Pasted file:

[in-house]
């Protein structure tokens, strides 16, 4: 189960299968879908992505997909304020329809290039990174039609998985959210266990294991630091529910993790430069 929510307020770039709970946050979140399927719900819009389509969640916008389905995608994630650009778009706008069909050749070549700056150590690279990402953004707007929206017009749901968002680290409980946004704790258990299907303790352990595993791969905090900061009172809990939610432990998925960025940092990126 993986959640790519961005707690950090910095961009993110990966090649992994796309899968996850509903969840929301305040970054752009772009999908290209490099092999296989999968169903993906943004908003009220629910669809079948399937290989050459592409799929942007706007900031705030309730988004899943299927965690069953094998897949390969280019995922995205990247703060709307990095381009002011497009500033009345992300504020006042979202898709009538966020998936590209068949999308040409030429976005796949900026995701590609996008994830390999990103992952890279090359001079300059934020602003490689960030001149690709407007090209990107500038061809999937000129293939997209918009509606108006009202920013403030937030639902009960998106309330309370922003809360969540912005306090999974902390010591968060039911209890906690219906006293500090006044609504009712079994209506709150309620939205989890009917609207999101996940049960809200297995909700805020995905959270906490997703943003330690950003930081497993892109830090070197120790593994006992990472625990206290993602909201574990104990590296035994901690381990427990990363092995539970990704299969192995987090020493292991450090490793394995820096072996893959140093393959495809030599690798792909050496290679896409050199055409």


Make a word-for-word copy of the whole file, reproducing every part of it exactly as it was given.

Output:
[in-house]
């Protein structure tokens, strides 16, 4: 189960299968879908992505997909304020329809290039990174039609998985959210266990294991630091529910993790430069 929510307020770039709970946050979140399927719900819009389509969640916008389905995608994630650009778009706008069909050749070549700056150590690279990402953004707007929206017009749901968002680290409980946004704790258990299907303790352990595993791969905090900061009172809990939610432990998925960025940092990126 993986959640790519961005707690950090910095961009993110990966090649992994796309899968996850509903969840929301305040970054752009772009999908290209490099092999296989999968169903993906943004908003009220629910669809079948399937290989050459592409799929942007706007900031705030309730988004899943299927965690069953094998897949390969280019995922995205990247703060709307990095381009002011497009500033009345992300504020006042979202898709009538966020998936590209068949999308040409030429976005796949900026995701590609996008994830390999990103992952890279090359001079300059934020602003490689960030001149690709407007090209990107500038061809999937000129293939997209918009509606108006009202920013403030937030639902009960998106309330309370922003809360969540912005306090999974902390010591968060039911209890906690219906006293500090006044609504009712079994209506709150309620939205989890009917609207999101996940049960809200297995909700805020995905959270906490997703943003330690950003930081497993892109830090070197120790593994006992990472625990206290993602909201574990104990590296035994901690381990427990990363092995539970990704299969192995987090020493292991450090490793394995820096072996893959140093393959495809030599690798792909050496290679896409050199055409």